Sutherlands cleared from the
David Sutherland b.1719 was descended from the Sutherlands
of Forse and Langwell. David's daughter Catherine b.1745 married
James Sutherland b.1740. James was the grandson of his namesake
James, the miller of Ausdale. They had 3 daughters and 2 sons.
The daughters were Elizabeth (Betty) and Jane and Charlotte. The
sons were William born 1784 and John (Badbea) born 1788 at Ausdale.
This Sutherland family was cleared from Ausdale to Badbea in
1804 by James
Anderson whilst he leased
the land at an annual rent of £600. The tack of this part
of the Langwell Estate had previously been held for a short time
by Captain Walter Gray.
The father of this Sutherland
family does not seem to have arrived with them, which left John
aged 16 and his brother Donald aged 20 with the responsibility
of their mother and 3 sisters. Six years later his brother Donald
left for Waterloo
where he was to die aged 31 - see details below. In 1807 John's
sister Jane married Robert Sutherland to whom she had a child,
Catherine, born 1811. Jane and Robert later died. Their orphaned
little daughter, Catherine b.1811, was taken to Badbea where she
was cared for by her uncle John. Later, Catherine cared for John
in his old age.
John's uncle, William
Sutherland married Catherine Sutherland b.1756, whose first
husband John Sinclair had died when their only child Marion was
about 10. William and Catherine's children were as follows: Christina
born 1798 Caithness, Margaret born around 1800, John b.1802, Esther
born c1803; Malcolm c1804 and Alexander Robertson born 1807 Caithness.
Both parents died the same year in 1810, leaving orphaned young
children who found their way to William's nephew John Sutherland,
the children's half-brother and William's son David Sutherland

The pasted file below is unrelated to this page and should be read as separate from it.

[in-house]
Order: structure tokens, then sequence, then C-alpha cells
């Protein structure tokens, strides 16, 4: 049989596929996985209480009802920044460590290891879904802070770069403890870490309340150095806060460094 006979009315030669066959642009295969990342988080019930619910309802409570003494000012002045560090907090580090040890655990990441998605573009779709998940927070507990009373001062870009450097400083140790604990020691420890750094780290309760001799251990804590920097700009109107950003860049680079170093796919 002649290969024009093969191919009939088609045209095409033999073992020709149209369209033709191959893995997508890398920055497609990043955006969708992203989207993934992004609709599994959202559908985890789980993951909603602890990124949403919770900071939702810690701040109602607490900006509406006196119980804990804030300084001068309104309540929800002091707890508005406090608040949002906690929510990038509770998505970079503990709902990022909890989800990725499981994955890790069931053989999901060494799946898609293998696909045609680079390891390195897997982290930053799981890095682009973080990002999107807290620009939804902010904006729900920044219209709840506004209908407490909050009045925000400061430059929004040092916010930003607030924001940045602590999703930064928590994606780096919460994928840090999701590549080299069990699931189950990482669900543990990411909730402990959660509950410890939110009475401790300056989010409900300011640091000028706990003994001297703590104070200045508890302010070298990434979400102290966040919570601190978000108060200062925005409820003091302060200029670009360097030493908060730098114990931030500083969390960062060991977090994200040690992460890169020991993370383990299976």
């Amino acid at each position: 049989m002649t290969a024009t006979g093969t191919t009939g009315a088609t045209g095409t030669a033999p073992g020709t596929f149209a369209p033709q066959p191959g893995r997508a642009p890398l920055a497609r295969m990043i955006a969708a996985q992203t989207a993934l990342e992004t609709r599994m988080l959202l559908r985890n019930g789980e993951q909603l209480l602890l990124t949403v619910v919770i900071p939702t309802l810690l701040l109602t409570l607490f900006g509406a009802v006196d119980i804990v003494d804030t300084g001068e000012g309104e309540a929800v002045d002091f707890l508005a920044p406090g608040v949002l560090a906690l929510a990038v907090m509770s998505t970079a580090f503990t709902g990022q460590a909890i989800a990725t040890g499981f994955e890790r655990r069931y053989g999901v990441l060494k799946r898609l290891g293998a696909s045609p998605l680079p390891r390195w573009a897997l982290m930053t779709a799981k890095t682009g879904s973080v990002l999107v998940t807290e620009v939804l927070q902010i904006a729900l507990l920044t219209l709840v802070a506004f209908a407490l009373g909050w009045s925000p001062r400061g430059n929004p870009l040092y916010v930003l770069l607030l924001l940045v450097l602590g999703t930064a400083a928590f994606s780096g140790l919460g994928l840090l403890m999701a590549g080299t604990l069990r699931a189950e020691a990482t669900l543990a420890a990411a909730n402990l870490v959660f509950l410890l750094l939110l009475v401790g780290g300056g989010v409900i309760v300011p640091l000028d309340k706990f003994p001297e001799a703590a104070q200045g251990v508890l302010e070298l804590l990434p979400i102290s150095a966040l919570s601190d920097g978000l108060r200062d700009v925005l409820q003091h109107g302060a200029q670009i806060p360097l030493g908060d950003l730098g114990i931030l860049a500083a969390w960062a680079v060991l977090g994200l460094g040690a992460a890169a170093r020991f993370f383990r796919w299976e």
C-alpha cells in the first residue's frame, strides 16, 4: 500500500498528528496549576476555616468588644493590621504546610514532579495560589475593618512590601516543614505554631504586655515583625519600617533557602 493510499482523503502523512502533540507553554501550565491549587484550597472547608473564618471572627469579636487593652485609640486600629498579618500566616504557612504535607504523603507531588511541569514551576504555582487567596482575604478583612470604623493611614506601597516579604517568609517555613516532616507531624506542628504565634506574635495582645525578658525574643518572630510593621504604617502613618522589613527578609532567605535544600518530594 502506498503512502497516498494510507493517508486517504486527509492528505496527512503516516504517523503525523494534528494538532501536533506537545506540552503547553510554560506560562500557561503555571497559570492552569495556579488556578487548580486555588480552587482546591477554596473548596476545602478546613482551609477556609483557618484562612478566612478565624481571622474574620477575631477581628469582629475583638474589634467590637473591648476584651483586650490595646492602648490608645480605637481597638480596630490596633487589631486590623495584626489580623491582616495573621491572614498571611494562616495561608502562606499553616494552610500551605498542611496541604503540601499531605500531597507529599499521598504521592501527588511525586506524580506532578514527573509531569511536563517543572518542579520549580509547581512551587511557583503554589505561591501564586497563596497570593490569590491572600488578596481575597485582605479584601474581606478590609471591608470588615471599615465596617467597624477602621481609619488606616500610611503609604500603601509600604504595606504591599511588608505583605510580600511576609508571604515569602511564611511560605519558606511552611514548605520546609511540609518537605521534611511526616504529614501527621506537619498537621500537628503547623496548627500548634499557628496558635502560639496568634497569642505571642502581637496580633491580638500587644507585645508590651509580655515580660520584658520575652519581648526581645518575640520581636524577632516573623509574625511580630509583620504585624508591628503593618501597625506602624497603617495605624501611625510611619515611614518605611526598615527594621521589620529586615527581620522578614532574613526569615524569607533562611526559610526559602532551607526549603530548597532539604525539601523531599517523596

to his first marriage to Christian Finalyson, and their half sister
Marion Gunn first daughter of Catherine Sinclair, nee Sutherland,
all living at Badbea. Marion was in Edinburgh with her husband
John and returned in 1810 to Badbea.
John Sutherland b.1788, became the famous minister John of Badbea. He
took the young Alexander under his wing and over the years
taught him farming, reading and writing.
Alexander Robertson Sutherland afterwards emigrated to New Zealand on the
in 1839 and prospered in the land of his adoption but he never
forgot the lessons he was taught at the knees of John Badbea.
He was honoured and respected while he lived. Alexander died in
New Zealand in 1877 at the age of 71 years. His son David, though
born in New Zealand, visited Badbea in 1901.
David initiated and sponsored the
building of the Badbea monument we see today.
As the years passed by trouble with France appeared imminent and incentives for young men to join the King's forces grew more attractive as conditions in the Highlands grew from bad to desperate. Those who enlisted from Badbea and its immediate neighbourhood included: Neil MacLeod; Angus Bruce; Charles Munro, Donald Gunn Jnr, Donald Gunn Snr; (Grandson and son respectively of Alexander Gunn evicted from Langwell in 1793); Donald Sutherland, William Campbell, Hugh Matheson and John Polson. The Donald Sutherland named in the forgoing was the elder brother of John (Badbea) Sutherland. Sutherland was mortally wounded at Waterloo and was carried by Donald Gunn Senior on his back for some three miles from the battle in search of succour." (These items from John O'Groats Journal, though they misnamed Donald Sutherland as William. Christina Baldwin has traced the birth of John's only brother and he was definitely named Donald, correctly inscribed on the Badbea monument.)